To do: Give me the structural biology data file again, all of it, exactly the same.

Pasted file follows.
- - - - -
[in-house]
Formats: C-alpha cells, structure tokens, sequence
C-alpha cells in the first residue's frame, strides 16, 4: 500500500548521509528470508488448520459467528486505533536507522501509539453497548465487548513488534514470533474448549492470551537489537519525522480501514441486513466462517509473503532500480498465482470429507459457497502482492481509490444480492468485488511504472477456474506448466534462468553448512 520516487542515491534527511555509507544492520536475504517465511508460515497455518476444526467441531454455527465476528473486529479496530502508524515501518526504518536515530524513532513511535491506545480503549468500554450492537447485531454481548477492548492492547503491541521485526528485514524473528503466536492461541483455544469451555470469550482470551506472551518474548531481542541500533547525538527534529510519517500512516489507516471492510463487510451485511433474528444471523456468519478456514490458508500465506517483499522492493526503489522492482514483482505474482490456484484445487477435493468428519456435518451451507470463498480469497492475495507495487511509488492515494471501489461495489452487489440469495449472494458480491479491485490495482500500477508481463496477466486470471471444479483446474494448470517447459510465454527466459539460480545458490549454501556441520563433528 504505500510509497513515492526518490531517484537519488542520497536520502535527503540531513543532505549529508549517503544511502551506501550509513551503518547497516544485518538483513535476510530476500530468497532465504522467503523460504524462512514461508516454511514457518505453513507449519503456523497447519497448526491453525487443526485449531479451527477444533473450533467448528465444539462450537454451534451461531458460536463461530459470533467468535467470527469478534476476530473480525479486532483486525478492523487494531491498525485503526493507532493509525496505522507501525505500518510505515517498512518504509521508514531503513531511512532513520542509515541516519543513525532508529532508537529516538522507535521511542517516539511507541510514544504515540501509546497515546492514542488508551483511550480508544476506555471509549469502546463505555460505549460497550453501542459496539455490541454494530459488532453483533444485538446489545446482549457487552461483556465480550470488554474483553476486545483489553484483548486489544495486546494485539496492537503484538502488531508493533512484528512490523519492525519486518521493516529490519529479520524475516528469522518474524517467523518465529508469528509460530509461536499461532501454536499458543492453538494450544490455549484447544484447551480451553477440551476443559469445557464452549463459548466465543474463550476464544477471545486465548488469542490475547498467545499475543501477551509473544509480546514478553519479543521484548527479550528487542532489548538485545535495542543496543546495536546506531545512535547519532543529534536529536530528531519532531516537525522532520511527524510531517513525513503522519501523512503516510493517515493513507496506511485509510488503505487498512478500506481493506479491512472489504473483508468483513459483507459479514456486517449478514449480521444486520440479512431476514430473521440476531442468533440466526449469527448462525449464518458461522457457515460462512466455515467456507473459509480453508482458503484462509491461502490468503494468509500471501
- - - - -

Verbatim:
[in-house]
Formats: C-alpha cells, structure tokens, sequence
C-alpha cells in the first residue's frame, strides 16, 4: 500500500548521509528470508488448520459467528486505533536507522501509539453497548465487548513488534514470533474448549492470551537489537519525522480501514441486513466462517509473503532500480498465482470429507459457497502482492481509490444480492468485488511504472477456474506448466534462468553448512 520516487542515491534527511555509507544492520536475504517465511508460515497455518476444526467441531454455527465476528473486529479496530502508524515501518526504518536515530524513532513511535491506545480503549468500554450492537447485531454481548477492548492492547503491541521485526528485514524473528503466536492461541483455544469451555470469550482470551506472551518474548531481542541500533547525538527534529510519517500512516489507516471492510463487510451485511433474528444471523456468519478456514490458508500465506517483499522492493526503489522492482514483482505474482490456484484445487477435493468428519456435518451451507470463498480469497492475495507495487511509488492515494471501489461495489452487489440469495449472494458480491479491485490495482500500477508481463496477466486470471471444479483446474494448470517447459510465454527466459539460480545458490549454501556441520563433528 504505500510509497513515492526518490531517484537519488542520497536520502535527503540531513543532505549529508549517503544511502551506501550509513551503518547497516544485518538483513535476510530476500530468497532465504522467503523460504524462512514461508516454511514457518505453513507449519503456523497447519497448526491453525487443526485449531479451527477444533473450533467448528465444539462450537454451534451461531458460536463461530459470533467468535467470527469478534476476530473480525479486532483486525478492523487494531491498525485503526493507532493509525496505522507501525505500518510505515517498512518504509521508514531503513531511512532513520542509515541516519543513525532508529532508537529516538522507535521511542517516539511507541510514544504515540501509546497515546492514542488508551483511550480508544476506555471509549469502546463505555460505549460497550453501542459496539455490541454494530459488532453483533444485538446489545446482549457487552461483556465480550470488554474483553476486545483489553484483548486489544495486546494485539496492537503484538502488531508493533512484528512490523519492525519486518521493516529490519529479520524475516528469522518474524517467523518465529508469528509460530509461536499461532501454536499458543492453538494450544490455549484447544484447551480451553477440551476443559469445557464452549463459548466465543474463550476464544477471545486465548488469542490475547498467545499475543501477551509473544509480546514478553519479543521484548527479550528487542532489548538485545535495542543496543546495536546506531545512535547519532543529534536529536530528531519532531516537525522532520511527524510531517513525513503522519501523512503516510493517515493513507496506511485509510488503505487498512478500506481493506479491512472489504473483508468483513459483507459479514456486517449478514449480521444486520440479512431476514430473521440476531442468533440466526449469527448462525449464518458461522457457515460462512466455515467456507473459509480453508482458503484462509491461502490468503494468509500471501